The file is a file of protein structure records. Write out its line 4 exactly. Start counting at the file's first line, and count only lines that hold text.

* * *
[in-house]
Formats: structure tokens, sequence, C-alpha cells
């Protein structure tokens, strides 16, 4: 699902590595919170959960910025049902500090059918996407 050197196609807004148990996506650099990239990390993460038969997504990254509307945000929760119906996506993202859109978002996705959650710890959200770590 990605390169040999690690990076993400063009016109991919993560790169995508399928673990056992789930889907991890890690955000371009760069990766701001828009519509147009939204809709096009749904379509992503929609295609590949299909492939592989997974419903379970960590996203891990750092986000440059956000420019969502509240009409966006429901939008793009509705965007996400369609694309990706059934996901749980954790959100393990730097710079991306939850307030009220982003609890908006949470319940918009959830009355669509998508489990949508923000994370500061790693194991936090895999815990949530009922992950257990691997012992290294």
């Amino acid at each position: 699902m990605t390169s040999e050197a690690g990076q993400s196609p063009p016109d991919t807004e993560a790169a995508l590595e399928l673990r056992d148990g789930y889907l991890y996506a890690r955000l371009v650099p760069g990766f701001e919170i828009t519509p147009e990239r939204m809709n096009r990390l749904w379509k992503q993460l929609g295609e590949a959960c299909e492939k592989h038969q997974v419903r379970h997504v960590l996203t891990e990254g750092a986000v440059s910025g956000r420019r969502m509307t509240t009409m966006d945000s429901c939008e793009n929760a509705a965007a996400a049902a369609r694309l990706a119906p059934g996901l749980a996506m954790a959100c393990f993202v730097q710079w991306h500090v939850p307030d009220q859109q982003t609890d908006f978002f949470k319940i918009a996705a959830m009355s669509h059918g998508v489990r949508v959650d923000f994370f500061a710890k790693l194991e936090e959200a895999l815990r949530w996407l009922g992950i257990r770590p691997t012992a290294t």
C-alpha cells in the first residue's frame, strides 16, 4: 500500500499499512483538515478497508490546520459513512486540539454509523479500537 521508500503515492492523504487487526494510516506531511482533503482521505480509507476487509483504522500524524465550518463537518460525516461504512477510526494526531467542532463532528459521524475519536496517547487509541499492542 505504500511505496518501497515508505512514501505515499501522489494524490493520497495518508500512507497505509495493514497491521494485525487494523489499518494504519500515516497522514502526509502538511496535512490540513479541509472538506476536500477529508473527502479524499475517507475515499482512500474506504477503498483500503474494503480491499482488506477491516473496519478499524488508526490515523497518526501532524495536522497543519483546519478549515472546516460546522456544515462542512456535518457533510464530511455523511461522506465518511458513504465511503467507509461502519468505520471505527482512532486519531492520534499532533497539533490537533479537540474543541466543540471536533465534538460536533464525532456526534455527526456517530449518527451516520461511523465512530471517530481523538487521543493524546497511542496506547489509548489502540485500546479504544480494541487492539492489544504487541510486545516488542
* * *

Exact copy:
């Amino acid at each position: 699902m990605t390169s040999e050197a690690g990076q993400s196609p063009p016109d991919t807004e993560a790169a995508l590595e399928l673990r056992d148990g789930y889907l991890y996506a890690r955000l371009v650099p760069g990766f701001e919170i828009t519509p147009e990239r939204m809709n096009r990390l749904w379509k992503q993460l929609g295609e590949a959960c299909e492939k592989h038969q997974v419903r379970h997504v960590l996203t891990e990254g750092a986000v440059s910025g956000r420019r969502m509307t509240t009409m966006d945000s429901c939008e793009n929760a509705a965007a996400a049902a369609r694309l990706a119906p059934g996901l749980a996506m954790a959100c393990f993202v730097q710079w991306h500090v939850p307030d009220q859109q982003t609890d908006f978002f949470k319940i918009a996705a959830m009355s669509h059918g998508v489990r949508v959650d923000f994370f500061a710890k790693l194991e936090e959200a895999l815990r949530w996407l009922g992950i257990r770590p691997t012992a290294t």